is parallel to a straight line drawn through the centroids of two stiffeners.
Examples of such a beam are shown below. In these three beams, the value of
shear flow would be equal although the webs have different shapes.
The reason the shear flows are equal is that the distance between two adjacent
stiffeners is shown to be 'd' in all cases, and the applied force is shown to be
equal to 'R' in all cases. The shear flow along the web can be determined by the
following relationship
Important Features of
Two

Stiffener, Single

Web Beams:
1.
Shear flow between two adjacent stiffeners is constant.
2.
The
magnitude
of the resultant shear force is only a function of the
straight line between the two adjacent stiffeners, and is absolutely
independent of the web shape.
3.
The
direction
of the resultant shear force is parallel to the straight line
connecting the adjacent stiffeners.
4.
The
location
of the resultant shear force is a function of the enclosed
area (between the web, the stringers at each end and the arbitrary
point 'O'), and the straight distance between the adjacent stiffeners.
This is the only quantity that depends on the shape of the web
connecting the stiffeners.
5.
The line of action of the resultant force passes through the
shear
center
of the section.
EXAMPLE
For the multi

web, multi

stringer open

section beam shown, determine
(a) the shear flow distribution,
(b) the location of the shear center
Answer
UNIT

III
Torsion of Thin

Wall Closed
Sections
Derivation
Consider a thin

walled member with a closed cross section subjected to pure torsion.
Examining the equilibrium of a small
cutout of the skin reveals that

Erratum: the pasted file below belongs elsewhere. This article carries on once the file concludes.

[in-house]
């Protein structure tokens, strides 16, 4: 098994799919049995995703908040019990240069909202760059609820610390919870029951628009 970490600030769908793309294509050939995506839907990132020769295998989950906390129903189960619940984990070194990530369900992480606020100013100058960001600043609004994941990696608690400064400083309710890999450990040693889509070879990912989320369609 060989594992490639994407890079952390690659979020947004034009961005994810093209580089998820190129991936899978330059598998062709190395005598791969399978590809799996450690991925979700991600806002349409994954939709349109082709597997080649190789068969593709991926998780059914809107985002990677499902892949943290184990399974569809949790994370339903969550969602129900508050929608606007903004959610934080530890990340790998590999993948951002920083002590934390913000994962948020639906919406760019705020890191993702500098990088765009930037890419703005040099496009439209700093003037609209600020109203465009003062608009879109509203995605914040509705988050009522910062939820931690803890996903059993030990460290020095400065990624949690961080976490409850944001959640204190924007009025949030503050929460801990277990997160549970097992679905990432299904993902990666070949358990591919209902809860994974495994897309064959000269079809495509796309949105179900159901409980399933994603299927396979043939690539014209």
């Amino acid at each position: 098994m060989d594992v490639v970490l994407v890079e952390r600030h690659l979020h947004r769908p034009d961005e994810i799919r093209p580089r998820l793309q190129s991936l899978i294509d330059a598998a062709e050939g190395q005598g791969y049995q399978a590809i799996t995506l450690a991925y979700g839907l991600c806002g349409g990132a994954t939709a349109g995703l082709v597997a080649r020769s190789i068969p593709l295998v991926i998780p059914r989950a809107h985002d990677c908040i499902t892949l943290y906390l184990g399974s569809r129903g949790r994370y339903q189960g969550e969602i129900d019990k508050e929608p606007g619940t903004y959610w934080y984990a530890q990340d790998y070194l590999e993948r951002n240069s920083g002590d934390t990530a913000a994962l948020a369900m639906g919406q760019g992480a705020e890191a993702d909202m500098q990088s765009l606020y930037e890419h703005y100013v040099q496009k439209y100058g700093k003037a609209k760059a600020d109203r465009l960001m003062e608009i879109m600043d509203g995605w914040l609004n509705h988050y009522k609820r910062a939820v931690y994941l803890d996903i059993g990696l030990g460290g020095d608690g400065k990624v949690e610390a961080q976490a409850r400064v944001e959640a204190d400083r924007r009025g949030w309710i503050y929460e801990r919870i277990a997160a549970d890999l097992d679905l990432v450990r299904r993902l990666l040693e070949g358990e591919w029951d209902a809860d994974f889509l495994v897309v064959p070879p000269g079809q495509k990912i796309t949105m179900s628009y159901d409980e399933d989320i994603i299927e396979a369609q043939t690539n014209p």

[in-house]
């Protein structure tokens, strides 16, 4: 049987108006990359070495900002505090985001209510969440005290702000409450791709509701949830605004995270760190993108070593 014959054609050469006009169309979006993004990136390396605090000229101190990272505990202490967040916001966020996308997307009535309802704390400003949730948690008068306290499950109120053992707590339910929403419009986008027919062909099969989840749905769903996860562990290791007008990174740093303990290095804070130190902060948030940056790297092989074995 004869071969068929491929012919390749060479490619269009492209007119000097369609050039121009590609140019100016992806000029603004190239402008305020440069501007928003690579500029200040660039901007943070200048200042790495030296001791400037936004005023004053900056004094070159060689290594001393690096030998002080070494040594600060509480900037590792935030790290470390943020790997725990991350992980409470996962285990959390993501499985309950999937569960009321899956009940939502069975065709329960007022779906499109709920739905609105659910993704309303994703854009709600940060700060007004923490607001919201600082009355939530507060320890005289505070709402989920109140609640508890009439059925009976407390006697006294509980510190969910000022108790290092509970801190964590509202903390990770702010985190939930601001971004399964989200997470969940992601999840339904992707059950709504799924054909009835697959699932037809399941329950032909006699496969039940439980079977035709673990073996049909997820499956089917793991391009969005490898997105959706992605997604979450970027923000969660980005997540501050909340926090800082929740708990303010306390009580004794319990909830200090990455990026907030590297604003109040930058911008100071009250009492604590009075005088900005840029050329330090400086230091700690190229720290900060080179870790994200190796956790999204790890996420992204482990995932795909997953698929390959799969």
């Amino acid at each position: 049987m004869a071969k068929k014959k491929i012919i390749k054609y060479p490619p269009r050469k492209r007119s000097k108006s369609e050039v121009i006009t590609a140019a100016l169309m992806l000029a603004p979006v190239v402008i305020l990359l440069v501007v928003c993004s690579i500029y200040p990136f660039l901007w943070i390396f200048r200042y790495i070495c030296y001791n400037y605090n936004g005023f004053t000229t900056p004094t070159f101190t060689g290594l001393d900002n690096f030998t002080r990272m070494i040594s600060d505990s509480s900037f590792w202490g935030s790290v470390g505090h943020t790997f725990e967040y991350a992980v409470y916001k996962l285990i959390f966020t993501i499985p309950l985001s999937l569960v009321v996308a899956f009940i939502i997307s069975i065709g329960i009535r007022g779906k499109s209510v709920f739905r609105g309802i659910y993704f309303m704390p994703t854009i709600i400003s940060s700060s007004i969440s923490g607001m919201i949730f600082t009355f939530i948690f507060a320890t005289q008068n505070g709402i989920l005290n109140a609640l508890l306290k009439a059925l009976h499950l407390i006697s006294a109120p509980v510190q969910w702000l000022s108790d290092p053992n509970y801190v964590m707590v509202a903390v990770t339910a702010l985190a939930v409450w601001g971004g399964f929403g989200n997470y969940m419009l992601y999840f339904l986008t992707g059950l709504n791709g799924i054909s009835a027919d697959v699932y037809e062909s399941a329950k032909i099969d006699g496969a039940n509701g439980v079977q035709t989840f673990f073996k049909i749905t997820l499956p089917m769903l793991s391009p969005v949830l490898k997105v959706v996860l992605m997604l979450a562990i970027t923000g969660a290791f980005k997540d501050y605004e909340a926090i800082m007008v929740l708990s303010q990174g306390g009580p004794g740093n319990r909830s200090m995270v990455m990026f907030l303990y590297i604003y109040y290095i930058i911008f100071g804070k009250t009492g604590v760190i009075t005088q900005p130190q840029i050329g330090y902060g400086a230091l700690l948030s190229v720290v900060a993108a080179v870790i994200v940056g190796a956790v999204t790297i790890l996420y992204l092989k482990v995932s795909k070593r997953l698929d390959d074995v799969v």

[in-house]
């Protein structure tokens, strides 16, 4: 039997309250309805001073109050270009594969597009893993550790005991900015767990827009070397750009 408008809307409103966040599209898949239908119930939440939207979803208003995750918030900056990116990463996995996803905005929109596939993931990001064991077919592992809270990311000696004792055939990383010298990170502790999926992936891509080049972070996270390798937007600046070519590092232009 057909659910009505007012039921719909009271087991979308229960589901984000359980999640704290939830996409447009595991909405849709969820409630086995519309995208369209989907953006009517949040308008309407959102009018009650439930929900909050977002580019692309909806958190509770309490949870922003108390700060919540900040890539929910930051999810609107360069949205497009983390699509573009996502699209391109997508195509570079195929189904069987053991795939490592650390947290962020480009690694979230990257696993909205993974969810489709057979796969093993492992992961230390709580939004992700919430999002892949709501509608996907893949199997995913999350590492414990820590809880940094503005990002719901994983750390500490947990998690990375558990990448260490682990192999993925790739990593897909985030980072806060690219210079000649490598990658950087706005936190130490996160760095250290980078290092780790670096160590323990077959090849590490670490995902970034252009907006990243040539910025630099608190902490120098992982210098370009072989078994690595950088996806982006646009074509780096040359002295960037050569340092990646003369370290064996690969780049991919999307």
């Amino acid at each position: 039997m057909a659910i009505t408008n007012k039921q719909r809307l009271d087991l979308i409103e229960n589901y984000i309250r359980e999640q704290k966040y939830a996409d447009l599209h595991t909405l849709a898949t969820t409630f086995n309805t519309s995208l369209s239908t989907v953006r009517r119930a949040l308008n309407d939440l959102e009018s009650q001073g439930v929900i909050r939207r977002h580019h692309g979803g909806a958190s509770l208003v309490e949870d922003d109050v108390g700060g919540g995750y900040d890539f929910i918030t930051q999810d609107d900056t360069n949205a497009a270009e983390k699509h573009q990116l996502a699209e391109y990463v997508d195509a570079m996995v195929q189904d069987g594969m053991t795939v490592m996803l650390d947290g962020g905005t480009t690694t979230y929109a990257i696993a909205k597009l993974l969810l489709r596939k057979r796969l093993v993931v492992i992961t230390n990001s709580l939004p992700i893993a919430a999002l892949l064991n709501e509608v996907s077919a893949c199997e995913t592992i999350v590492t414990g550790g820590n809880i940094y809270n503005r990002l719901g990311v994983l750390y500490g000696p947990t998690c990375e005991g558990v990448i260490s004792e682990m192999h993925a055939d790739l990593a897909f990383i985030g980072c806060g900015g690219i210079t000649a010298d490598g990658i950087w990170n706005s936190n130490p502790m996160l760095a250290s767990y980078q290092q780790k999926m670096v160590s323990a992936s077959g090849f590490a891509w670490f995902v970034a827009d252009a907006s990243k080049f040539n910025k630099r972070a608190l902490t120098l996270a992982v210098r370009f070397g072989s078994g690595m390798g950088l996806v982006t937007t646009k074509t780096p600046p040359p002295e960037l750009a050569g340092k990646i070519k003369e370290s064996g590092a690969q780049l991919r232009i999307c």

Angle of Twist
By applying strain energy equation due to shear and
Castigliano's Theorem the angle of twist for a thin

walled closed section can be shown to be
Since T = 2qA, we have
If the wall thickness is constant along each segment of
the cross section, the integral can be replaced by a
simple summation
Torsion

Shear Flow Relations in Multiple

Cell Thin

Wall Closed Sections
The torsional moment in terms of the internal
shear flow is simply
Derivation
For equilibrium to be maintained at a exterior

interior wall (or web)
junction point (point m in the figure) the shear flows entering
should be equal to those leaving the junction
Summing the moments about an arbitrary point O, and assuming clockwise
direction to be positive, we obtain
The moment equation above can be simplified to
Shear Stress Distribution and Angle of
Twist for Two

Cell Thin

Walled Closed
Sections
The equation relating the shear flow along the exterior
wall of each cell to the resultant torque at the section is given as
This is a statically indeterminate problem. In order
to find the shear flows q1 and q2, the compatibility
relation between the angle of twist in cells 1 and 2 must be used. The compatibility
requirement can be stated as
where
The shear stress at a point of interest is found according to the
equation
To find the angle of twist, we could use either of the two twist formulas
given above. It is also possible to express the angle of twist equation
similar to that for a circular section
Shear Stress Distribution and Angle of Twist for
Multiple

Cell Thin

Wall Closed Sections
In the figure above the area outside of the cross section will be designated as
cell (0)
. Thus to designate the exterior walls of cell (1), we use the notation
1

0
. Similarly for cell (2) we use
2

0
and for cell (3) we use
3

0
. The interior walls
will be designated by the names of adjacent cells.
the torque of this multi

cell member can be related to the shear flows in exterior
walls as follows
For elastic continuity, the angles of twist in all
cells must be equal
The direction of twist chosen to be positive is clockwise
.
TRANSVERSE SHEAR LOADING OF BEAMS WITH CLOSED
CROSS SECTIONS
EXAMPLE
For the thin

walled single

cell rectangular beam and loading shown, determine
(a) the shear center location (ex and ey),
(b) the resisting shear flow distribution at the root section due to the applied load
of 1000 lb,
(c) the location and magnitude of the maximum shear stress
ANSWER REFER
http://www.ae.msstate.edu/~masoud/Teaching/exp/A15.2_ex1.html